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Tax codes change quickly. If you’re a therapist, you might not be aware of which tax deductions you should still be taking. With simplified tax deductions for the self-employed and the 2017 Tax Cuts and Jobs Act, you might still be unclear of what you should be doing with your tax return.
Let’s take a look.
What Are Tax Deductions for Therapists?
First, therapists operate in different ways. Some therapists operate as 1099 contractors (independent contractors) who work through multiple venues, such as online. Other therapists work for a clinic. Still other therapists are self-employed.
How you work and whether you receive W2s or 1099s actually have more of an impact on your taxes than your industry. For instance, a therapist who owns their own company will likely need to pay self-employment taxes (their half of FICA, SUTA, etc). A therapist who works for a clinic will have a W2 and won’t need to pay their own taxes, but will still have similar deductions.
The Most Popular Tax Deductions for Therapists
The following tax deductions should apply to both Schedule C therapists and therapists who work for another company.
1. Books, Magazines, Subscriptions, and Research Materials
Any materials that you purchase for continued education, learning, or research will be tax-deductible — so make sure you’re logging these properly. This includes, for instance, subscriptions to online psychology magazines, as well as books that you purchase from the store to further research new methods of therapy.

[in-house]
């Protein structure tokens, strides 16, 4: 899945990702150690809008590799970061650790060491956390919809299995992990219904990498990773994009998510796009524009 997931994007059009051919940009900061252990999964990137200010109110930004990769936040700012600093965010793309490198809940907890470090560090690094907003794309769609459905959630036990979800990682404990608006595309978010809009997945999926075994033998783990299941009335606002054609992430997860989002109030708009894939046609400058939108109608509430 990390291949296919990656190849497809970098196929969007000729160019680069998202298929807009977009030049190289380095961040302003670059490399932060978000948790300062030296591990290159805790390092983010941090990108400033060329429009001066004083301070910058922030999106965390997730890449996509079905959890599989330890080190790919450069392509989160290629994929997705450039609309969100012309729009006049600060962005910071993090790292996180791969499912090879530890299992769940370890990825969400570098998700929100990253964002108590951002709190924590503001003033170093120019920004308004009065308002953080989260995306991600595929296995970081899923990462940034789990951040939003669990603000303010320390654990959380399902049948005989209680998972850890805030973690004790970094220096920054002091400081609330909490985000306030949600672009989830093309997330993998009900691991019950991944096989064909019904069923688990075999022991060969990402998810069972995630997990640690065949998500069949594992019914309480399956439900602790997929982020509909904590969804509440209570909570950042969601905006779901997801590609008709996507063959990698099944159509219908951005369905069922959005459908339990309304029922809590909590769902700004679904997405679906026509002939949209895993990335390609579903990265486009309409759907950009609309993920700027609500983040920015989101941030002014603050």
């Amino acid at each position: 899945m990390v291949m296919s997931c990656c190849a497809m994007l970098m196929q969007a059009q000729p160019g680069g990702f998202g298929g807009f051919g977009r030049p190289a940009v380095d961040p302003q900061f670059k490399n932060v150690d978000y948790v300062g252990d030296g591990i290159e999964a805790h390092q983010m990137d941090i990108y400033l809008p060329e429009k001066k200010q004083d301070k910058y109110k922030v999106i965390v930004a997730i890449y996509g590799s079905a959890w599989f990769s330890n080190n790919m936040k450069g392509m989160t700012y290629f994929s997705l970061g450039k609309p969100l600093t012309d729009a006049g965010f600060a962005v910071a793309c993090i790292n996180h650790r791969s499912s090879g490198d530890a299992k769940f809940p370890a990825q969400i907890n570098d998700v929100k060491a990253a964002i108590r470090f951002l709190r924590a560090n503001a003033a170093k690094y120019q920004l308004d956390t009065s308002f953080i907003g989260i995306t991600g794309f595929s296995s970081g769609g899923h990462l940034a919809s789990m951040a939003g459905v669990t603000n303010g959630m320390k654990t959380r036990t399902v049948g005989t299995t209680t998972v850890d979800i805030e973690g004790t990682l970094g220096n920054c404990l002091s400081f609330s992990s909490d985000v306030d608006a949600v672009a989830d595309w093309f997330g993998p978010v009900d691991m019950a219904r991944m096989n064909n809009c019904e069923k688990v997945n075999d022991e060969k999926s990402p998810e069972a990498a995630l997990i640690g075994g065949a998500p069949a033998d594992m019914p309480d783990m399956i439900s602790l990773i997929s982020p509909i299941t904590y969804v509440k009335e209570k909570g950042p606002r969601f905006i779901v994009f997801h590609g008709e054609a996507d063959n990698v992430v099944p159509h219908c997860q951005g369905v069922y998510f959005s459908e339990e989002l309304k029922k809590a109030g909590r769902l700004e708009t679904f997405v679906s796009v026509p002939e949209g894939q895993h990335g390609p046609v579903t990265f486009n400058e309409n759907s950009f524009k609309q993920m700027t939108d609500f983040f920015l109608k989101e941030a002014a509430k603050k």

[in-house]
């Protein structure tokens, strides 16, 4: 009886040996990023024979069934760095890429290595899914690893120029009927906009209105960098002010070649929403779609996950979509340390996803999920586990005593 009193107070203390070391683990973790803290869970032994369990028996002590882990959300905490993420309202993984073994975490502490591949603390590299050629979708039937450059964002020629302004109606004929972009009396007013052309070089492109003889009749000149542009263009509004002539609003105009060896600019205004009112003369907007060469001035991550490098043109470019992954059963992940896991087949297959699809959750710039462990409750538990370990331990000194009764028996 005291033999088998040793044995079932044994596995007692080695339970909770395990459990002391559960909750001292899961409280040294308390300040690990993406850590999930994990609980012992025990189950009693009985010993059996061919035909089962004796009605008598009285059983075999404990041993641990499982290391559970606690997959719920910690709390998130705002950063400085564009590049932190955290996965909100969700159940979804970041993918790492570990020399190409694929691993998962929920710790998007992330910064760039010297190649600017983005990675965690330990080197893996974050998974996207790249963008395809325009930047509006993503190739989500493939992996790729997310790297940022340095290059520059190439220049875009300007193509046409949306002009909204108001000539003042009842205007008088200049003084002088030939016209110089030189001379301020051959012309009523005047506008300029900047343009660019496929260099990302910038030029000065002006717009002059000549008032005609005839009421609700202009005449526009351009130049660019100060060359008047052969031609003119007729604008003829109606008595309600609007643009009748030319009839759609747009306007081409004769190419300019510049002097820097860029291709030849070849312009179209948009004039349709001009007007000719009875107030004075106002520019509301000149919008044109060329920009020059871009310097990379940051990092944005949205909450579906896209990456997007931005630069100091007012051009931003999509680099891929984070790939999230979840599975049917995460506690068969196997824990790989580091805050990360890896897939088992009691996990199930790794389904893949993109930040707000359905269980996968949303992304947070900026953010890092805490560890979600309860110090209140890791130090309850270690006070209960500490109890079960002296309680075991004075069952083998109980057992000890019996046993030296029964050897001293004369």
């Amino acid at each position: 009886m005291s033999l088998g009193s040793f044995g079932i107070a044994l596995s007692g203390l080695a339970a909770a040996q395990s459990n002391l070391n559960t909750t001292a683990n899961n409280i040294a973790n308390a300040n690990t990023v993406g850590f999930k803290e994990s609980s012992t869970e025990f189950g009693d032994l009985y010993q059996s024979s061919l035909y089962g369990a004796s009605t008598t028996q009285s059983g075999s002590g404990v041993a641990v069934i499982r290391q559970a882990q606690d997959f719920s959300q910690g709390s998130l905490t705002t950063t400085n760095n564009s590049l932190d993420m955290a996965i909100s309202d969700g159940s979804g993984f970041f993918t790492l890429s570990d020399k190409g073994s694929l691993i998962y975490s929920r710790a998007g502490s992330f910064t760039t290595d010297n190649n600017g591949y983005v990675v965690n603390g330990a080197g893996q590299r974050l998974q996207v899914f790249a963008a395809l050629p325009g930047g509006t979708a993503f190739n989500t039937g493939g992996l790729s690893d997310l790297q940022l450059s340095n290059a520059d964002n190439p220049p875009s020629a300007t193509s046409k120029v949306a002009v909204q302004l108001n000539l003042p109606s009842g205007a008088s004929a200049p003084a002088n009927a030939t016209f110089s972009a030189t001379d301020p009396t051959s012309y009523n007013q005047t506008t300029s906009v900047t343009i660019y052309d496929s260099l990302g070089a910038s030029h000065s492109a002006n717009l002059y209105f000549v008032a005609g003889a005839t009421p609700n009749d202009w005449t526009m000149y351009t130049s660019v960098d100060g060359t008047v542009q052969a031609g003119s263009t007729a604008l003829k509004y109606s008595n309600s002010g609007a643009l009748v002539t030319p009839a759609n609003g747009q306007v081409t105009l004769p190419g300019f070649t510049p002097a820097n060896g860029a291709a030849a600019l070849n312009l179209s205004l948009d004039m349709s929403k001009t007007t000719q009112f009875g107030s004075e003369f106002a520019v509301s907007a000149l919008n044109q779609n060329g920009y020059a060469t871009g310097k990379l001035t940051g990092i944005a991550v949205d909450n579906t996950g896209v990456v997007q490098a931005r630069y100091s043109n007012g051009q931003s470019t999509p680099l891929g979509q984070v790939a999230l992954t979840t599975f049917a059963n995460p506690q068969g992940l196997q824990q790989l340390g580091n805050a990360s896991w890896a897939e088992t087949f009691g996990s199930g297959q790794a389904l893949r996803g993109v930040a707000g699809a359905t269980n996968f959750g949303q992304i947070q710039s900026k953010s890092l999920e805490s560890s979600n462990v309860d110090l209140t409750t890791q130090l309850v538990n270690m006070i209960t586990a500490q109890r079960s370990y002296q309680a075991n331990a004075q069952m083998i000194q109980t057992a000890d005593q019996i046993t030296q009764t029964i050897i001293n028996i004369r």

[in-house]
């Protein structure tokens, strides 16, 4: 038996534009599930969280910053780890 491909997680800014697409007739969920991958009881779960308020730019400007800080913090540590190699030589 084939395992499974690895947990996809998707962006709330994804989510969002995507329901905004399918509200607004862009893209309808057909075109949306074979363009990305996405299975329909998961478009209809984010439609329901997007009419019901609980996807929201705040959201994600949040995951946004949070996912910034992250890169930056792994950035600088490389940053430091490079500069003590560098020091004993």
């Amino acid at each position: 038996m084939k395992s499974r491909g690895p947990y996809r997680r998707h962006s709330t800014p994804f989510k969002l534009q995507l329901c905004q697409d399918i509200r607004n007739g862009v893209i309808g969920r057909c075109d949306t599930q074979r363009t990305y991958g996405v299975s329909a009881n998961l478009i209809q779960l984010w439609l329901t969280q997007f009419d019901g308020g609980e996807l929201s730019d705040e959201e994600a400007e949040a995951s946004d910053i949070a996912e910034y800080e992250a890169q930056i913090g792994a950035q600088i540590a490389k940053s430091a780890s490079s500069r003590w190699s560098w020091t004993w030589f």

2. Home Office Equipment/Expenses
Your home office is a percentage of your home, so usually, people take a deduction based on the square footage of their home that they use. In addition to that, any home office equipment and expenses, such as utilities, will also count toward your tax deductions. Internet, electricity, printers, copiers; it all counts.
3. Office Rent
If you’re renting an office somewhere, your office rent is probably your largest and most significant deduction. Your office rent also includes any other fees that you pay associated with your office, such as paying a fee for signage outside.
4. Mailing and Courier Fees
Mailing and courier fees can get expensive fast. As long as it’s for a business purpose, your stamps and postage are considered to be deductible. So, make sure you track all your mailing and courier fees as they’re accrued. That includes fees attached to other expenses, such as the cost to ship a piece of equipment.
5. Marketing and Advertising
However much marketing and advertising you do, it’s deductible. A lot of therapists advertise online through ads or through billboards and posters. The cost to print business cards, for instance, is actually a marketing and advertising cost; you can deduct this cost from your expenses. Any costs that you have to maintain a website will also fall under “marketing and advertising,” as will any social media campaigns that you paid for.
6. Software Platforms